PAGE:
Human Papillomavirus and Vaccination

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Abstract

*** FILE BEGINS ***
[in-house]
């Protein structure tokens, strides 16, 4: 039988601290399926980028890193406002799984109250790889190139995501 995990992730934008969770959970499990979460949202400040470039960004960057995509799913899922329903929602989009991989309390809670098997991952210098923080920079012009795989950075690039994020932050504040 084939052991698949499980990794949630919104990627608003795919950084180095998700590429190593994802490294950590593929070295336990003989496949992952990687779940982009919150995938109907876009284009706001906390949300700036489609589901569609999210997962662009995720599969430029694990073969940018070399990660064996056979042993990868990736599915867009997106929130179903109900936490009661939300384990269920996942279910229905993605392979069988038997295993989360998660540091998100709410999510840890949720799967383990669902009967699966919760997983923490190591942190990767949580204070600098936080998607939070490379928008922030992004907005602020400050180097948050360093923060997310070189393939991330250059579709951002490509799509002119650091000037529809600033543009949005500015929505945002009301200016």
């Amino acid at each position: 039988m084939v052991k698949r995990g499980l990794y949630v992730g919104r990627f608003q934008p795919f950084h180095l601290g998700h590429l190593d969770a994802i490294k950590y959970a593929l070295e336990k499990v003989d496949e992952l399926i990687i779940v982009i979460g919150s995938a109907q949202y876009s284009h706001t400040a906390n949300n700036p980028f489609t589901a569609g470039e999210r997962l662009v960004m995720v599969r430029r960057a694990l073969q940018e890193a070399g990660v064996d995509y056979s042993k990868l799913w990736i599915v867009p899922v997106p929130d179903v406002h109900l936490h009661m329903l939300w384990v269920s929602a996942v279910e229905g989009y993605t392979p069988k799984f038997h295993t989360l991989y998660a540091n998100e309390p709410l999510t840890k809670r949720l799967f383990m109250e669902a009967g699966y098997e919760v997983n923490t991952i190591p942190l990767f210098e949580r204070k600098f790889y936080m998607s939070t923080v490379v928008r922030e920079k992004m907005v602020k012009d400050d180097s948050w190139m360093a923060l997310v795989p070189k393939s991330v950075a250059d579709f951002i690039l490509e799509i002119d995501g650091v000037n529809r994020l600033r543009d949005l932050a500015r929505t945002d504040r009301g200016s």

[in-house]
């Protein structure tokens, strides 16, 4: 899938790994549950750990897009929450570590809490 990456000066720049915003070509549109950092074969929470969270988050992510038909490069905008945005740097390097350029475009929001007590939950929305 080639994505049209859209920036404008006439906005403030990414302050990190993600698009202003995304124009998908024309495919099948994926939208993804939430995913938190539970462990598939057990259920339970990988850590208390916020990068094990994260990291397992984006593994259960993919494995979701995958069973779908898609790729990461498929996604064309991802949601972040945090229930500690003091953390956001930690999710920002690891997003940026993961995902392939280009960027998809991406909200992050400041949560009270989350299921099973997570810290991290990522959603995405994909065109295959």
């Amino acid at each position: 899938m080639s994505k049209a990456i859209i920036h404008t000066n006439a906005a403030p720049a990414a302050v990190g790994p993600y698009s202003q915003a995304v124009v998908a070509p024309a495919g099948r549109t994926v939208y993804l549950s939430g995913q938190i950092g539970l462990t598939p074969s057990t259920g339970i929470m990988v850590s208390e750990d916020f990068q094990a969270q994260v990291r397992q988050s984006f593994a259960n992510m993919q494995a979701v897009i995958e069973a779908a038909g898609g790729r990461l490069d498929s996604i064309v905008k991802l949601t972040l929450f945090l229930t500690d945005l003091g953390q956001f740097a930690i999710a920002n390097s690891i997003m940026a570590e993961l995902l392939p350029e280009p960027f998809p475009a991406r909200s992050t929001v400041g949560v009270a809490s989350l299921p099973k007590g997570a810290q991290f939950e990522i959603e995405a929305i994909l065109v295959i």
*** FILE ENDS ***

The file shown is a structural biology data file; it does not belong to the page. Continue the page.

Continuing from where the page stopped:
Human Papillomavirus (HPV) infection is the most common sexually transmitted infection in the United States. Modeling estimates suggest that more than 80% of sexually active women will have acquired genital HPV by age 50 years. Although most infections are transient and asymptomatic, persistent infection with high-risk types of HPV can lead to precancerous lesions and progress to cancer. In June 2006, the US Food and Drug Administration licensed the first vaccine to prevent cervical cancers and other diseases in women. This quadrivalent vaccine protects against HPV-6, HPV-11, HPV-16, and HPV-18, which are responsible for 70% of cervical cancers and 90% of genital warts. Several studies have been published examining the vaccine's efficacy, duration, immunogenicity, and safety. Questions and controversy remain regarding mandatory vaccination, need for booster doses, and cost-effectiveness.

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